The State questioned whether the information of the alleged torture had been brought to the attention of a medical officer at the prison the accused were detained.
And on the defence’s submission that the State should not allow officers from the DEC to be used as state witnesses once trial commenced because they were interested parties, the State argued that the defence’s submission amounted to them placing evidence on the record from the bar.
“Your honour that issue as raised by the defence sits at the heart of these proceedings and is an issue that can not be disposed off without summoning for evidence. It was highly irregular for the defense to touch on matters bordering on evidence. In the midst of that argument by the defence, is that being raised with this court as a constitutional issue? What is it that the defence are seeking to this court by raising that issue?” they submitted.
In response to the latter issue, the defence through defence lawyer Keith Mweemba argued that at no point did the defence invite the court to adjudicate on Constitutional issues.
“Obviously the State has not given any meaningful response because at no point did the defence either invite this court to adjudicate on Constitutional issues. We simply invited this court to take judicial notice of article 18 of the Constitution on fair trial. The reason for the invitation was that when full trial commences, there should be no argument of an afterthought from the prosecution because DEC are interested party. It is not in dispute that they once had custody of the same drugs,” they argued.
They maintained their earlier submissions and asked the court to grant their application saying the allegations of torture were very serious and the accused persons could not be forced to be examined by the prison authorities because they were interested parties.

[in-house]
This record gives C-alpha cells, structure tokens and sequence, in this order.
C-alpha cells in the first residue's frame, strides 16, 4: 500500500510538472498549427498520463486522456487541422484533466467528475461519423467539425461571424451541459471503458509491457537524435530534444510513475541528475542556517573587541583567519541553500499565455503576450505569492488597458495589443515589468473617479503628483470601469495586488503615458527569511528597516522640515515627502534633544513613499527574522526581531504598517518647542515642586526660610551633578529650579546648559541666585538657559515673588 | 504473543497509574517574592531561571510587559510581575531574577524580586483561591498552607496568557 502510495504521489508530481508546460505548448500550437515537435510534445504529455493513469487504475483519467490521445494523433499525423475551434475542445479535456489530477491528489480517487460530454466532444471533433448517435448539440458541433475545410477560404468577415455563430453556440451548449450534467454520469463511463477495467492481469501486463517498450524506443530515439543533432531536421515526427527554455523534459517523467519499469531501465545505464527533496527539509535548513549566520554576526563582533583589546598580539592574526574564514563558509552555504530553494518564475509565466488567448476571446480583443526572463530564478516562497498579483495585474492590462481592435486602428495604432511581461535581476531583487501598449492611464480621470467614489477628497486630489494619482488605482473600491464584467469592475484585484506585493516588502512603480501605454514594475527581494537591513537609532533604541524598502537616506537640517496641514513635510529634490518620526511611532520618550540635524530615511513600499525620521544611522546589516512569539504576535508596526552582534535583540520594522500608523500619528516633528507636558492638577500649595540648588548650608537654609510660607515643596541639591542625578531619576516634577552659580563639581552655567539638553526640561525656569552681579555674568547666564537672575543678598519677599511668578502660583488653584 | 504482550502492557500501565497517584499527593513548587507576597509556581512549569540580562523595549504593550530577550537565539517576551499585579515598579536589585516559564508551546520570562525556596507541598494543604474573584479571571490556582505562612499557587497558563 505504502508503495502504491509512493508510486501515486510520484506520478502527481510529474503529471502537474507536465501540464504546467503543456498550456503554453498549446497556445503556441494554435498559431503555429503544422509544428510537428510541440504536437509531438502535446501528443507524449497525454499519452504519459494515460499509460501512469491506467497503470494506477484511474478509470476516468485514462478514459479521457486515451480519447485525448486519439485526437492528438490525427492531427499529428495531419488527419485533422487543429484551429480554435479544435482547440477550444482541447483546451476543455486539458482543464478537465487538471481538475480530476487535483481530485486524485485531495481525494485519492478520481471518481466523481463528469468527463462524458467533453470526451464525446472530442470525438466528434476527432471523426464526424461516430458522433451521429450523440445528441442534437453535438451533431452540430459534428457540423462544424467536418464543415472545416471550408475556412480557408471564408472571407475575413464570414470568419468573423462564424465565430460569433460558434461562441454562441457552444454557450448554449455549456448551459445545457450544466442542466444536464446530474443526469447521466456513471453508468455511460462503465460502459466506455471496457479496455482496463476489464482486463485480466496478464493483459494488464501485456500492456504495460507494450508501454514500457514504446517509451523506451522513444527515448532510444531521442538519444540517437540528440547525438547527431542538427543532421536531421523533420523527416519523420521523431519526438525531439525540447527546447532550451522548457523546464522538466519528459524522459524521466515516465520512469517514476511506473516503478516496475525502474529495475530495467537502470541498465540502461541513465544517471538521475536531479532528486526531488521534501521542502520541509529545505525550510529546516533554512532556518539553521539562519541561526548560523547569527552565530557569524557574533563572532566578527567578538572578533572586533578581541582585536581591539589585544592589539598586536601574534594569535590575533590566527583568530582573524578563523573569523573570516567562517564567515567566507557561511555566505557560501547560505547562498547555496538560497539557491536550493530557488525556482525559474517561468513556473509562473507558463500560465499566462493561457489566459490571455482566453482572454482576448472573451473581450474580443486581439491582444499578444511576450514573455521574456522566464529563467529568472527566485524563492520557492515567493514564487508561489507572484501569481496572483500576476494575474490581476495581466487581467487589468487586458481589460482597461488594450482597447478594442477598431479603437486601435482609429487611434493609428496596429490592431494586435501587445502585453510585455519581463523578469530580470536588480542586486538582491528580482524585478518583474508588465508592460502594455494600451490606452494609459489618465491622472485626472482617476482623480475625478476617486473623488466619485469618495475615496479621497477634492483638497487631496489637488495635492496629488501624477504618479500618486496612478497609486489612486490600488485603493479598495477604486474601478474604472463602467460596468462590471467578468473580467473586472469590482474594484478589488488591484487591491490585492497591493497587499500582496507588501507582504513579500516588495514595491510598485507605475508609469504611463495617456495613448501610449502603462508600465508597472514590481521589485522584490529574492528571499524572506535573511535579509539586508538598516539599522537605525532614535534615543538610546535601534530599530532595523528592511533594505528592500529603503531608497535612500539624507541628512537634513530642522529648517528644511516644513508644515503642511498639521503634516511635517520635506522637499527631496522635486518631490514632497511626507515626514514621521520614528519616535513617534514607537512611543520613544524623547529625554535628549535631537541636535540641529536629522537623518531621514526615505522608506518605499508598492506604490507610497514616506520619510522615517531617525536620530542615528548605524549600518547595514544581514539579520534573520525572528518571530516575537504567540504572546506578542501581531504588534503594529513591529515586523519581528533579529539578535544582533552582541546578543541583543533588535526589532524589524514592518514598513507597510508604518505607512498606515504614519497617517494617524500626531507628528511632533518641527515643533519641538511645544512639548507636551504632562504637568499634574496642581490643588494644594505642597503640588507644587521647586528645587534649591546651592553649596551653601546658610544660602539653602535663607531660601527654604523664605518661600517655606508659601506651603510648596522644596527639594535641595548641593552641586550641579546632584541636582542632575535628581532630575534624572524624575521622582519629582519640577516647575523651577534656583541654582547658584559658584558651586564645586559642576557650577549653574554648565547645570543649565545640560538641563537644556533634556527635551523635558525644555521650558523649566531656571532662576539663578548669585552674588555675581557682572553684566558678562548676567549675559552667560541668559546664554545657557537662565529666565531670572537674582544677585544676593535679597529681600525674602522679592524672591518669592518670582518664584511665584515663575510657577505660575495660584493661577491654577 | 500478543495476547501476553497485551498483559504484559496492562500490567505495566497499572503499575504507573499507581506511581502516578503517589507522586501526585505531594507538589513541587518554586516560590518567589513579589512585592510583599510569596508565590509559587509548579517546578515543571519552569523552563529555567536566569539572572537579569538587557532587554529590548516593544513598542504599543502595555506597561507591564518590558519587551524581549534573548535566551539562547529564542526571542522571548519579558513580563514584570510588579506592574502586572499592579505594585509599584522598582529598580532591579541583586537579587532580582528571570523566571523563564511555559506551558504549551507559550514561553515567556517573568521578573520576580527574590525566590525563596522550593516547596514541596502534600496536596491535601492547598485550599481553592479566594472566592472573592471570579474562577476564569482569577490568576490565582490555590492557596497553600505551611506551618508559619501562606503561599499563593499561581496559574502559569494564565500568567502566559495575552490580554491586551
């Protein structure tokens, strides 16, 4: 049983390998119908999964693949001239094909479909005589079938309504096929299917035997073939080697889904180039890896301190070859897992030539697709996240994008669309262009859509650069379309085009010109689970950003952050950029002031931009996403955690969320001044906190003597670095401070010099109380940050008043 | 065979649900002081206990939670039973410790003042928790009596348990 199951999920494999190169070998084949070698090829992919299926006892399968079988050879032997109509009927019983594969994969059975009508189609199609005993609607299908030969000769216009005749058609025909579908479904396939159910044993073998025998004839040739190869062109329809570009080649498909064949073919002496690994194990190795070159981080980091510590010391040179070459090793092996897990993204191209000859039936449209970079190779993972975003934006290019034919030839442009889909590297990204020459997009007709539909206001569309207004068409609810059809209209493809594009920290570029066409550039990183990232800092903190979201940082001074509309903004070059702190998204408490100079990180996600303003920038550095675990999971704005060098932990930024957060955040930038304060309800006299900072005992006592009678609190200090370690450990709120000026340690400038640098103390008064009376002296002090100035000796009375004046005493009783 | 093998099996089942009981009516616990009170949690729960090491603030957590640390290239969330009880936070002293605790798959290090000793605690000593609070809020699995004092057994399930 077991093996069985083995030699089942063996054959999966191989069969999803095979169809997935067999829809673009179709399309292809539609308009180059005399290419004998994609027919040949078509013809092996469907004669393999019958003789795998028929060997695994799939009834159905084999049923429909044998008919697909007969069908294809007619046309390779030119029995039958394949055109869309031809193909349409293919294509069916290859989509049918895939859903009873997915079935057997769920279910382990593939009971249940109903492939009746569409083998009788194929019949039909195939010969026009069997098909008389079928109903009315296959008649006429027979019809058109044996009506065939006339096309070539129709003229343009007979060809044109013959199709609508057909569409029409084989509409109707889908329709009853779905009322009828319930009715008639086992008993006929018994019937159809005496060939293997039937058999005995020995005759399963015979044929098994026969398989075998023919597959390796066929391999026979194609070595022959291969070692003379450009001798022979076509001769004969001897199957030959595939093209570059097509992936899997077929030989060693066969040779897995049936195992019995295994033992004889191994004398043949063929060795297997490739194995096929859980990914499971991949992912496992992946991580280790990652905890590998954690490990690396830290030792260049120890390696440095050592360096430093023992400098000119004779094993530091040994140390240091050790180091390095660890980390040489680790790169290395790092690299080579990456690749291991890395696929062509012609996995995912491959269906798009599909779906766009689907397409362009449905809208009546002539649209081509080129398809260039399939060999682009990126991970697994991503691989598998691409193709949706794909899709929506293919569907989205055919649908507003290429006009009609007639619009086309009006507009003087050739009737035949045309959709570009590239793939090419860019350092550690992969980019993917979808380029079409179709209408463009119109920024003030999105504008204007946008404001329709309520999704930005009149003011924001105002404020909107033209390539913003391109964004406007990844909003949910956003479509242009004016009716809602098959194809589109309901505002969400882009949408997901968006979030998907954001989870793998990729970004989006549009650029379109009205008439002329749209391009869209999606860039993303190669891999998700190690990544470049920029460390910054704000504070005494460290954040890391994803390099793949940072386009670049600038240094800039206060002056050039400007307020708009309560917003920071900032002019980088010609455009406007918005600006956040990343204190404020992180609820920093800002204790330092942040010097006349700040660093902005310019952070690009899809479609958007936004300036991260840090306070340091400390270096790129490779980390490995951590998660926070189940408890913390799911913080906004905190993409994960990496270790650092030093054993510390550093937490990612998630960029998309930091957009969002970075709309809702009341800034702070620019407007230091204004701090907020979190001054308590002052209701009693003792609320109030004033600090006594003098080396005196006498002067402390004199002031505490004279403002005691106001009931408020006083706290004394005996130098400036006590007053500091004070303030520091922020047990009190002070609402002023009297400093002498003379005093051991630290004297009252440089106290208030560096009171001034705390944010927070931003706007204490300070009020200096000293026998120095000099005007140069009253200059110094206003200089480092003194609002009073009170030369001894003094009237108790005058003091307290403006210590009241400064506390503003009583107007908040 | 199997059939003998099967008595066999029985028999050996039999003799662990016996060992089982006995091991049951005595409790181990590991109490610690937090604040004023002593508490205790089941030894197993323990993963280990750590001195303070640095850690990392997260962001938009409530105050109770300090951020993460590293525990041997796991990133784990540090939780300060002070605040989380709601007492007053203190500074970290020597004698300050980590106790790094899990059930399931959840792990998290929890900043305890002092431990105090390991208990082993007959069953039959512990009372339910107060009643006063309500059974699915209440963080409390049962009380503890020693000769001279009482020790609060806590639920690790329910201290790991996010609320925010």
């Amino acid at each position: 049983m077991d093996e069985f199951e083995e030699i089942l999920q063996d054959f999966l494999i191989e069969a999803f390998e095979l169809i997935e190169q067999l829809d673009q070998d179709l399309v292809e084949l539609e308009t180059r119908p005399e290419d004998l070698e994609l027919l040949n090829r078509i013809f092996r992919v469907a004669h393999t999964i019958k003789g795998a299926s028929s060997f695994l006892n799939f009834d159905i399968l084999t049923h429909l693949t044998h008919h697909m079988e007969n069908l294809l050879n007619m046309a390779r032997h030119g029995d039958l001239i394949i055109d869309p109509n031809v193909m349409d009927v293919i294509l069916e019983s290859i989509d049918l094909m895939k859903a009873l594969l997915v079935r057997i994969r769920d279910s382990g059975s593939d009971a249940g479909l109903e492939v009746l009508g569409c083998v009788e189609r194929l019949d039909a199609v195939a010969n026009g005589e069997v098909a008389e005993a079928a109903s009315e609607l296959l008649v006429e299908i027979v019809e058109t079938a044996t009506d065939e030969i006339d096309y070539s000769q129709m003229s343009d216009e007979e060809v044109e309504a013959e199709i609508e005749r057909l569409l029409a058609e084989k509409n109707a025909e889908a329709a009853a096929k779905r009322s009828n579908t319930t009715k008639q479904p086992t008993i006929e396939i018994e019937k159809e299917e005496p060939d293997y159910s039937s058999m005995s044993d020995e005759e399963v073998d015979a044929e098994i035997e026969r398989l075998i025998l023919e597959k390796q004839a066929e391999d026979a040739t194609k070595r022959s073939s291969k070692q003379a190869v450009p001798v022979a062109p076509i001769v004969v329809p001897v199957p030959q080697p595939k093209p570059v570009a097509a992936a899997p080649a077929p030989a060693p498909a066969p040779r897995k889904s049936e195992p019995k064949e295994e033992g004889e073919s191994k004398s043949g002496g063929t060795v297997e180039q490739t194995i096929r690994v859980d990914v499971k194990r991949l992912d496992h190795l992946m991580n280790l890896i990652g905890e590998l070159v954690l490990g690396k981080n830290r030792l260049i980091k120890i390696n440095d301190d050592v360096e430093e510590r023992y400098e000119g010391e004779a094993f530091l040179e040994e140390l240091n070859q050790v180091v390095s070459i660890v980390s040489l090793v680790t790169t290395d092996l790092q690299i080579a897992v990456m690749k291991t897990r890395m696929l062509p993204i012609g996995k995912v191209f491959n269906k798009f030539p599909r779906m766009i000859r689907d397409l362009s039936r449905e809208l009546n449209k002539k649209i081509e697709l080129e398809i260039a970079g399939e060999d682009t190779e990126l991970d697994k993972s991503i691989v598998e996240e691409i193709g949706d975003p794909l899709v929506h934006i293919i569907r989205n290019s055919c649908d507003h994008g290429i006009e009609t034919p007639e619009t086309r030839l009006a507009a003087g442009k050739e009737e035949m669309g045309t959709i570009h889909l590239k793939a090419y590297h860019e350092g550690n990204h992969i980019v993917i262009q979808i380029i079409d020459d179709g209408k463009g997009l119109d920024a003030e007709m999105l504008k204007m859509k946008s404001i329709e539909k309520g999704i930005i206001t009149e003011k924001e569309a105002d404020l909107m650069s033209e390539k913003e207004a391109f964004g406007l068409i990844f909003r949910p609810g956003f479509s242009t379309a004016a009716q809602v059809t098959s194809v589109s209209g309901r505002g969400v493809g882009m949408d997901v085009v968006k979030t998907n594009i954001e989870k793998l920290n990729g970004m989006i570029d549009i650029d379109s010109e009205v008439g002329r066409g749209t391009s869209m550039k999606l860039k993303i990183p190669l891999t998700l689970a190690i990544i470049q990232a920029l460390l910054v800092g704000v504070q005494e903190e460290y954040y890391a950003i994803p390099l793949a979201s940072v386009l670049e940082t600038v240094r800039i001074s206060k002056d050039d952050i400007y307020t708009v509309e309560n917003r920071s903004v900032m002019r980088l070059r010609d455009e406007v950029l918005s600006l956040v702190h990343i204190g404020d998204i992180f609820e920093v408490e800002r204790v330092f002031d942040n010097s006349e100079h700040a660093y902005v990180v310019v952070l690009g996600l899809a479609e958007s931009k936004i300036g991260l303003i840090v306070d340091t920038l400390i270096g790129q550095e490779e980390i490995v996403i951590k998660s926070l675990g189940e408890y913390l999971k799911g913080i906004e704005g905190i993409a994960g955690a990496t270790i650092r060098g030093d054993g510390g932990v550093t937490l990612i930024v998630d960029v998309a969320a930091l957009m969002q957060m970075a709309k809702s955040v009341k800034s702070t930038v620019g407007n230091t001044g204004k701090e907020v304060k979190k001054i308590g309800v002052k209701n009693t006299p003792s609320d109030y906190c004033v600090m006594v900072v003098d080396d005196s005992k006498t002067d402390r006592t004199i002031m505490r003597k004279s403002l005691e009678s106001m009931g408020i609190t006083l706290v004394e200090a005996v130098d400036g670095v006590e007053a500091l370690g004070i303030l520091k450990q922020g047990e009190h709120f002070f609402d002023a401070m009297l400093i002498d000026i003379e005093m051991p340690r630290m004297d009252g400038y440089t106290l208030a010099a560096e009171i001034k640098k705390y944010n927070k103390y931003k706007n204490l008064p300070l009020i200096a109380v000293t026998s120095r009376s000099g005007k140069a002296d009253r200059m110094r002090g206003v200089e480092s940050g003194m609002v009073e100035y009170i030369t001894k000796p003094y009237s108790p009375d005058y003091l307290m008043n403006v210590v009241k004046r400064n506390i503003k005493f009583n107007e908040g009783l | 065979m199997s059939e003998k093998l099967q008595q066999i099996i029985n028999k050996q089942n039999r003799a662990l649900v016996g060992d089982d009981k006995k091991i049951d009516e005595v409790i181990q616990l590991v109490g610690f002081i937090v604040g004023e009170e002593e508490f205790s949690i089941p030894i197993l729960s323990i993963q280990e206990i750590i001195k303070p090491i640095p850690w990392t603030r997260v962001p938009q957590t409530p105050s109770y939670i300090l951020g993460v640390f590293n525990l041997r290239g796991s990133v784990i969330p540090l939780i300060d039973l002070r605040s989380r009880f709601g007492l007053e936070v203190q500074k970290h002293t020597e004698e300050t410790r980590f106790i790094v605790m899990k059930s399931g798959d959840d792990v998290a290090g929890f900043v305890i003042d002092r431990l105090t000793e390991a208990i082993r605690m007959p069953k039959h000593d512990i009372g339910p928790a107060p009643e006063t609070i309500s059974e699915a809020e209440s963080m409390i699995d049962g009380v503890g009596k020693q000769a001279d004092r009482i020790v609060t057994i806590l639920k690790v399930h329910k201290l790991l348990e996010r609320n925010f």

The defence further argued that the State had failed to show the court any provisions of the law which prohibited an accused who was still presumed innocent, from seeking medical attention at an institution of his choice.
“Section 17 of the Prisons Act has completely being cited out of context. This section contains a provissal and the State has failed to point at the provisions in the act to which this provision is subject. In fact the provision has nothing to do with medical examination on allegation of torture. The provision talks about the duties of a medical officer that’s all. As a matter of fact, the law does not exclude the requirement of the accused to be attended to by medical personnel of their choice,” they argued
“Once again I invite this court to take judicial notice of the contents of another public record where this similar application arose and we were successfully granted by the court in the case of the people Vs Hakainde Hichilema and others. They cannot be forced to be examined by the prison authorities, the prison are interested parties. Allegations of torture are very serious. Do we trust prison authorities to give a fair report as to whether the accused persons were tortured or not? Some of the wounds they sustained at the hands of the state are healing and we need a very serious medical personnel to prove that indeed they were tortured.”
The matter has been adjourned to October 3, at 09 hrs for ruling and possible trial and October 15, 17 for trial.